Table Loading…

I’m excited that my table dice holder that I was 3d printing yesterday turned out and works great! It’s for the final two dice production of my Cee-lo cup and dice routine. Here’s the finished holder:

magic dice holder

The holder has a notch in the bottom for my finger to contact the bottom of the dice and then to lift straight up to load them into the cup. Here’s this loading procedure in a test video:

This is way better than loading from the pocket for video! I’m glad I spent the time to make it and wasn’t okay with doing it the way I’ve always done it.

Cee-Lo for Virtual Shows…

One of the tricks I’m adding to my virtual magic shows is Cee-Lo which is my cups and dice routine. One of problems going from an in person show a virtual show is that you can’t move the audience’s focus around as easily. At one point in the routine I need to load the cup and doing it in the room with people there is super easy, however it’s much harder with the focused eye of the camera.

Normally I would load this from my pocket, however that won’t work for the reason above. What I’m going to do is load from the table. I designed a holder for the dice and they will slide up into the cup from behind the table’s edge.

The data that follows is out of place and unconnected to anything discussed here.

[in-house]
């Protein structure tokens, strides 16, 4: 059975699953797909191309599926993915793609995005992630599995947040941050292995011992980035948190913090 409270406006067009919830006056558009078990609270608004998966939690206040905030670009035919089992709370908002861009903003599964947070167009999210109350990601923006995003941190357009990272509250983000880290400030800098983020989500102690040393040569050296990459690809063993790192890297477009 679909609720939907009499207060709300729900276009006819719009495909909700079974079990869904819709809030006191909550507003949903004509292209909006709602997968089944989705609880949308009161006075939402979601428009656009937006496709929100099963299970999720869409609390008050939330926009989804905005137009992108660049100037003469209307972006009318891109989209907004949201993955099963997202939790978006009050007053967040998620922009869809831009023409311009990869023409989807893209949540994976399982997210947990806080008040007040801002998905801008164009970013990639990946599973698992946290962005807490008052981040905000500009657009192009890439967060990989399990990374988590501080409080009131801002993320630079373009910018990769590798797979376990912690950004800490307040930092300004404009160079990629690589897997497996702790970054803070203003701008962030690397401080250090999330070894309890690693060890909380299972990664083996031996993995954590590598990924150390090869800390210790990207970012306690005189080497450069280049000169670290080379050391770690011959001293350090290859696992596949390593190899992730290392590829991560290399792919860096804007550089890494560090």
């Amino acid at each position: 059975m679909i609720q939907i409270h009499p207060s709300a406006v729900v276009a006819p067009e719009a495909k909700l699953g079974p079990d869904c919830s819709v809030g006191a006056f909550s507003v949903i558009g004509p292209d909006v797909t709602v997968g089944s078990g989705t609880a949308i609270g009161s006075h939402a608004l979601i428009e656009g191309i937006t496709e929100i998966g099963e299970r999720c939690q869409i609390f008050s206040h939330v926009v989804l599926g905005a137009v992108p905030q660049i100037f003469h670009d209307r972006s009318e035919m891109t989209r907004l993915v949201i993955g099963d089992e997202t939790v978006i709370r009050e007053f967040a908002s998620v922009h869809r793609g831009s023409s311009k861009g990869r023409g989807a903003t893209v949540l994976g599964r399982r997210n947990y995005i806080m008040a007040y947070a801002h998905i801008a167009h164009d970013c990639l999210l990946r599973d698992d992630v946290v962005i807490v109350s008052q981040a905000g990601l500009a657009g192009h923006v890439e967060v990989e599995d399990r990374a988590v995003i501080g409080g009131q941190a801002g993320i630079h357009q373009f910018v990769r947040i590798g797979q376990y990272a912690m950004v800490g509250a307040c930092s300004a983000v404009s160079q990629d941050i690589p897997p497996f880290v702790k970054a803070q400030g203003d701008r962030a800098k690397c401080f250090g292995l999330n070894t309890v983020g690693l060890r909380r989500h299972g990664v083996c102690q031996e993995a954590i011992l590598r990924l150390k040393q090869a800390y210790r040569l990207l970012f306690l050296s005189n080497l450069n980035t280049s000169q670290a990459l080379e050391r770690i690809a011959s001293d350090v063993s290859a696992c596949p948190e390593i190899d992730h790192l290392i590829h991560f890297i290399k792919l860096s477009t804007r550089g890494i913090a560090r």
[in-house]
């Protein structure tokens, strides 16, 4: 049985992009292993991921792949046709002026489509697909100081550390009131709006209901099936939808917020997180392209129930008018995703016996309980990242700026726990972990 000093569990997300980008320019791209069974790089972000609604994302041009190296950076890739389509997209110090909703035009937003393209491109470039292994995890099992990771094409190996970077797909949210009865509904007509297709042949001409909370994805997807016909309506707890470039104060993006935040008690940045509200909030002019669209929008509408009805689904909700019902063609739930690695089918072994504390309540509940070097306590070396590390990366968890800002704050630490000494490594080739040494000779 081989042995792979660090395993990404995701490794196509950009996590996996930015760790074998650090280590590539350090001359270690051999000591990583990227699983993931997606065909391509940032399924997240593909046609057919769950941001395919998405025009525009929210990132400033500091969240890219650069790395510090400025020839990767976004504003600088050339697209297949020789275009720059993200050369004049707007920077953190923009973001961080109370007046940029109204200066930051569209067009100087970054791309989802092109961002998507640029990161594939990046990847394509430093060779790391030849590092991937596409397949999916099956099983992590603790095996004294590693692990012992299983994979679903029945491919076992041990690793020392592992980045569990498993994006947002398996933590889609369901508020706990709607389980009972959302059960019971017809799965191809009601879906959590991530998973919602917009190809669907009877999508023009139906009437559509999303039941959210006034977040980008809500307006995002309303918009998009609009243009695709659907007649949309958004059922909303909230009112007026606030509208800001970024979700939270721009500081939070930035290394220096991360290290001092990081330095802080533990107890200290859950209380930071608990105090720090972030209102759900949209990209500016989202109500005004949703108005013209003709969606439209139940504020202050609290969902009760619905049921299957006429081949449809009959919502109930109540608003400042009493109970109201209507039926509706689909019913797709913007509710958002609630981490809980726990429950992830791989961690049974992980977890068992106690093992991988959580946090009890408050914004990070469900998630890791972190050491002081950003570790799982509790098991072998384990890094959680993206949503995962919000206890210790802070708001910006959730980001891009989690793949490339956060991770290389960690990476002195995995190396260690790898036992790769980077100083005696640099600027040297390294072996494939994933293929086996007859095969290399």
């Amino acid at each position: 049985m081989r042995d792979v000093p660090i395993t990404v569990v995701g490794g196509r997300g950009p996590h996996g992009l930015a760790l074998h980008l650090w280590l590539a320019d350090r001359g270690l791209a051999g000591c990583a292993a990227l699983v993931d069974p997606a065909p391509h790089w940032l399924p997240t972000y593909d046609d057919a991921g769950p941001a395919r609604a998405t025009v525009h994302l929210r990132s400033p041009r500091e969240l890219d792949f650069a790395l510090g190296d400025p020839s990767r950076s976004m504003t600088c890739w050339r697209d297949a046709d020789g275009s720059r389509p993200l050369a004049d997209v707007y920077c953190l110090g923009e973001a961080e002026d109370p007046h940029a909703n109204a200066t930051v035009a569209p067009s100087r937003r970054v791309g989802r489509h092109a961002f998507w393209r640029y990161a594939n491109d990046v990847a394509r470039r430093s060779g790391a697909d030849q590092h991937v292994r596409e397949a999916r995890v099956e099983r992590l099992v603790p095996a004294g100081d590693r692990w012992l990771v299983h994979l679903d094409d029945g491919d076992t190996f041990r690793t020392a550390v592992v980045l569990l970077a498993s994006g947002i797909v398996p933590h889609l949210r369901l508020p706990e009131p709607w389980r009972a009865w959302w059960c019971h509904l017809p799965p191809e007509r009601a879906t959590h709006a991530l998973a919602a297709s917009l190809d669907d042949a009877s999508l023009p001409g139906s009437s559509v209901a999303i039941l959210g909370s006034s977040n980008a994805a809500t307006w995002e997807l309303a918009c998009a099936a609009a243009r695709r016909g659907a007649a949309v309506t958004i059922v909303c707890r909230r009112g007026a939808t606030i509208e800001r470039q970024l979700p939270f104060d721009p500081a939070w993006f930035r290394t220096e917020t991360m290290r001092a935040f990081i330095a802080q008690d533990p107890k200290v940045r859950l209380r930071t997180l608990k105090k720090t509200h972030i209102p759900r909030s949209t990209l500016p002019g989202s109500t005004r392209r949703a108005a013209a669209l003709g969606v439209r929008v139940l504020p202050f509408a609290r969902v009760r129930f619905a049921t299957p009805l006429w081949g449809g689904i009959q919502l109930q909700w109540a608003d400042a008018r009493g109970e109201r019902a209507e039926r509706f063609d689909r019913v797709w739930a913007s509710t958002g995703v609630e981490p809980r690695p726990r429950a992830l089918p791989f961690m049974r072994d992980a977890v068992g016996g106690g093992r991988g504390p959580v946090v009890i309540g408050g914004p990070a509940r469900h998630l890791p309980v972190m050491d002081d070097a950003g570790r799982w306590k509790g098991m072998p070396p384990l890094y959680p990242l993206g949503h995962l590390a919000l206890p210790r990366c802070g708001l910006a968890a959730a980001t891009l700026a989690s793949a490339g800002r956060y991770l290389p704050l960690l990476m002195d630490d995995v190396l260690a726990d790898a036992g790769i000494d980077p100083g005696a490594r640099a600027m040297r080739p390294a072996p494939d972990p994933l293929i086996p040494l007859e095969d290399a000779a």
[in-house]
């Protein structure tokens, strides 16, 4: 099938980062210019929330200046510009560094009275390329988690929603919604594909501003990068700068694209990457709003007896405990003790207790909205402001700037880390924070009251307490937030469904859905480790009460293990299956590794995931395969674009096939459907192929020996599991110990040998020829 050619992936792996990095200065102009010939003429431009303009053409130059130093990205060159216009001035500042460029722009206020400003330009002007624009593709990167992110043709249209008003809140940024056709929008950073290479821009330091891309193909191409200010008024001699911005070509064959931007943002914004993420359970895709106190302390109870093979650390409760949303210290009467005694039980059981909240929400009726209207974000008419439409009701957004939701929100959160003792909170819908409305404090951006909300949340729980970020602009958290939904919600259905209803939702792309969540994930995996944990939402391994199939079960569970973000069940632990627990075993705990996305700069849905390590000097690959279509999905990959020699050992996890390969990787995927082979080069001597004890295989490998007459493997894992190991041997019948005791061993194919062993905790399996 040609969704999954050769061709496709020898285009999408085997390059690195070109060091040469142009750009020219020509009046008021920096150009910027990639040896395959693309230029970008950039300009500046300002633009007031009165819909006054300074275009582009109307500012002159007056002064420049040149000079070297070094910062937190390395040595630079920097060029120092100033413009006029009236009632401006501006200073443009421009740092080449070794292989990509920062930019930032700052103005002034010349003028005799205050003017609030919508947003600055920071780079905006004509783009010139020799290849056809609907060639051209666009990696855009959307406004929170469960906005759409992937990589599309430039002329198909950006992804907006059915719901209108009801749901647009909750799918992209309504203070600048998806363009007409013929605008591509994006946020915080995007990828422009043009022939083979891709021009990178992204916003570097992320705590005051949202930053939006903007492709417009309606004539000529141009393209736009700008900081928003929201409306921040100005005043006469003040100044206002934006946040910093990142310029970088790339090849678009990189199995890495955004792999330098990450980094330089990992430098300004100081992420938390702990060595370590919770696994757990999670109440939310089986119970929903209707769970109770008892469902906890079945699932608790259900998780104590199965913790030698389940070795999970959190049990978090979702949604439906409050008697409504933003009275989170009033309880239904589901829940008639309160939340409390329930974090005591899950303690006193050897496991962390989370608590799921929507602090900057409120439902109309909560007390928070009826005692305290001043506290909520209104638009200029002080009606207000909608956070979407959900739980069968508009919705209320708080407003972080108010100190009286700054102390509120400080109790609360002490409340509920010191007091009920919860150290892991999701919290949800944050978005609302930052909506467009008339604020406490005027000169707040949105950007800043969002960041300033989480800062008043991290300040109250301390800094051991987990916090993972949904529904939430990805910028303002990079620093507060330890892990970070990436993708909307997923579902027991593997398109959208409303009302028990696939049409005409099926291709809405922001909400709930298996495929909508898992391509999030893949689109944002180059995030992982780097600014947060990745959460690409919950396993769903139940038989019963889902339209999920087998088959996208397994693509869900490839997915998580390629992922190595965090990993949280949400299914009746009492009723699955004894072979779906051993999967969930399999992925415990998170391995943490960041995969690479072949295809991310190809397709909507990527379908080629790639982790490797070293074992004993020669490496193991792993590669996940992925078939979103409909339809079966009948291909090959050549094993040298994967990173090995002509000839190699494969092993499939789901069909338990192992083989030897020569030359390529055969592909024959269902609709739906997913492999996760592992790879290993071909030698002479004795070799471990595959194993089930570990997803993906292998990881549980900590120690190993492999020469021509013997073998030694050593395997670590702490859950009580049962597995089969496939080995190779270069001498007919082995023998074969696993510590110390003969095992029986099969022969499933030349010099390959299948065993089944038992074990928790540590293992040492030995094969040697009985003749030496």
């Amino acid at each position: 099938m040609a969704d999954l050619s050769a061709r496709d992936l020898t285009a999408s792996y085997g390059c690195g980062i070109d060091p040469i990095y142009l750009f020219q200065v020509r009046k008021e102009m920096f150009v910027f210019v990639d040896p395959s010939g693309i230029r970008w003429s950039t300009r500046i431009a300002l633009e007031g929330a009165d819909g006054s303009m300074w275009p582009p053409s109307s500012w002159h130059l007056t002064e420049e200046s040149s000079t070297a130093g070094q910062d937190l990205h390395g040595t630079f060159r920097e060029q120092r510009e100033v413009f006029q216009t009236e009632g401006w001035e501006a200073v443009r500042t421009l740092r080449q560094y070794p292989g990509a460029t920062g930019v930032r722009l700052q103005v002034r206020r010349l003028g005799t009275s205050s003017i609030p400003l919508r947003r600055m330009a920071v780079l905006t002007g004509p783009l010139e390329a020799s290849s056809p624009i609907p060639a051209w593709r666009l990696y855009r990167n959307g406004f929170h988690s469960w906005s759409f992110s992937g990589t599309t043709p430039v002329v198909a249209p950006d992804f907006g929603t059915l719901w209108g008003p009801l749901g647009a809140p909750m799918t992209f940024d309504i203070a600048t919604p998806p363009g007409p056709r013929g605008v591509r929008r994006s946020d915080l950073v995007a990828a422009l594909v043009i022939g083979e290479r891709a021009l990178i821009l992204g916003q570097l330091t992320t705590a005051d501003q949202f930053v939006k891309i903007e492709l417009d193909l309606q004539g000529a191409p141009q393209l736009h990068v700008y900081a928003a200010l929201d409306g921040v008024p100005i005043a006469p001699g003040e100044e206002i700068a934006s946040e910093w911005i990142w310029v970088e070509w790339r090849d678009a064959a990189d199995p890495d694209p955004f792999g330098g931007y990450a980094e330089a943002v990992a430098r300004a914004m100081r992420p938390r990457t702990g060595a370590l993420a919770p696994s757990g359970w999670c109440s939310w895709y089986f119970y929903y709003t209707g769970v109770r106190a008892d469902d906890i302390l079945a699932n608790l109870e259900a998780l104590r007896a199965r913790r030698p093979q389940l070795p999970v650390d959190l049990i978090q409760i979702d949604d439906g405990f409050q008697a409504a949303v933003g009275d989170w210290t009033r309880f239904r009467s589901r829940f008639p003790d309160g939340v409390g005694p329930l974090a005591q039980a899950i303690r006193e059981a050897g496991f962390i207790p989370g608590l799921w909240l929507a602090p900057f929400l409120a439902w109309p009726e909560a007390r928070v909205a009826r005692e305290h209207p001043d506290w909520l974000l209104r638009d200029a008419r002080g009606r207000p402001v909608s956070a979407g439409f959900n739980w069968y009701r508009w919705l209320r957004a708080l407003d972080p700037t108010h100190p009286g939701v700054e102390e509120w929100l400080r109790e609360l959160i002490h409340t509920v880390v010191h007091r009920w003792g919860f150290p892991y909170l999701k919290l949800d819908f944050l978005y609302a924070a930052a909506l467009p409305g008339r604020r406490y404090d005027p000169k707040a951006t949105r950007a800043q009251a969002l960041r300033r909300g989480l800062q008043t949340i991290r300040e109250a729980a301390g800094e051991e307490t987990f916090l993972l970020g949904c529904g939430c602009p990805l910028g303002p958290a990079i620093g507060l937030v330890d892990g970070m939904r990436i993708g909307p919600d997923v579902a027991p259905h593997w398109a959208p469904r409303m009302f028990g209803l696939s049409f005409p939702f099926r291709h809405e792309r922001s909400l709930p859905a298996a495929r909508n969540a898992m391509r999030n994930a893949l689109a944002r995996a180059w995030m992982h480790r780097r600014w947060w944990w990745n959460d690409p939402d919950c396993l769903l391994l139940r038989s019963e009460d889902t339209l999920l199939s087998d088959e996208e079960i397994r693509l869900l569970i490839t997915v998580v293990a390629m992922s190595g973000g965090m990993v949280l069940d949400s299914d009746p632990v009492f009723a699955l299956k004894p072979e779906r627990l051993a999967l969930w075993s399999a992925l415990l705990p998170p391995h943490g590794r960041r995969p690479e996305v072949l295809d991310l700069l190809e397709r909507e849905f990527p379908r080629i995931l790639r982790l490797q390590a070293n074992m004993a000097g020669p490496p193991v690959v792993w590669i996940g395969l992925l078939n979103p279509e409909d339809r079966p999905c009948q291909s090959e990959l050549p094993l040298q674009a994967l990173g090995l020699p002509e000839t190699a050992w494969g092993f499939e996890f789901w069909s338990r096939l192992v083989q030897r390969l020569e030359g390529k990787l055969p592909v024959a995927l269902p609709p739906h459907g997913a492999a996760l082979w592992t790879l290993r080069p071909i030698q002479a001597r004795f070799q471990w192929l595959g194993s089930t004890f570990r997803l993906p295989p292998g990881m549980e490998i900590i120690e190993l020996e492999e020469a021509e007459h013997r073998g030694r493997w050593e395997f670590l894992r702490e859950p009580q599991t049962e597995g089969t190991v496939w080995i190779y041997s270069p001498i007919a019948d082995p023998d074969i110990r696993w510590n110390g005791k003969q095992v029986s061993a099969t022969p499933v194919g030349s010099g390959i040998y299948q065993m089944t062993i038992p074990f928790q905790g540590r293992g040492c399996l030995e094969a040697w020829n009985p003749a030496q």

This holder is currently printing out and I’ll try it out later today. This is something that I normally couldn’t use in my live shows because I perform in conditions where people can frequently see behind my table. This is one of the interesting things about working on a virtual show, I can use techniques that don’t work for my in person show.

Final Loading Sequences

Many years ago I remember watching a VHS tape with Dan Fleshman who did his Fleshman Flash as part of his cups and balls routine. This is a cool loading move for cups and balls that is a virtually invisible way to load two balls into the cups.

It looks like he teaches the Fleshman Flash on The Restaurant Magic of Dan Fleshman DVD vol. 3.

dan fleshman magician

I remember rewinding that VHS tape over and over, the move was virtually invisible. Early on, that got me thinking about loading sequences and how you need to do more than simply put something into your pocket and steal it out the load.

Here’s and early version of my Cee-Lo Trick and at the end you can see the how the load of the second jumbo dice isn’t from my pocket.

And here’s another loading sequence that I’ve put together:

I think that varying your loading procedure is important. If they all come from the pocket at you put things away, it’s still surprising to an audience, but not as amazing. The more you go to your pockets the easier it is to backtrack. Start to think of clever ways to sneak the large production items in that aren’t all from the pocket.

Clean Up Your Act!

Apparently I’m pretty guilty of having some disgusting props. I was looking over what I use and my personal set of dice for my Cee Lo (cup and dice) routine are gross. I think how they got this bad is that I’m the only person that handles the dice, so I haven’t gotten anyone to … Continue reading “Clean Up Your Act!”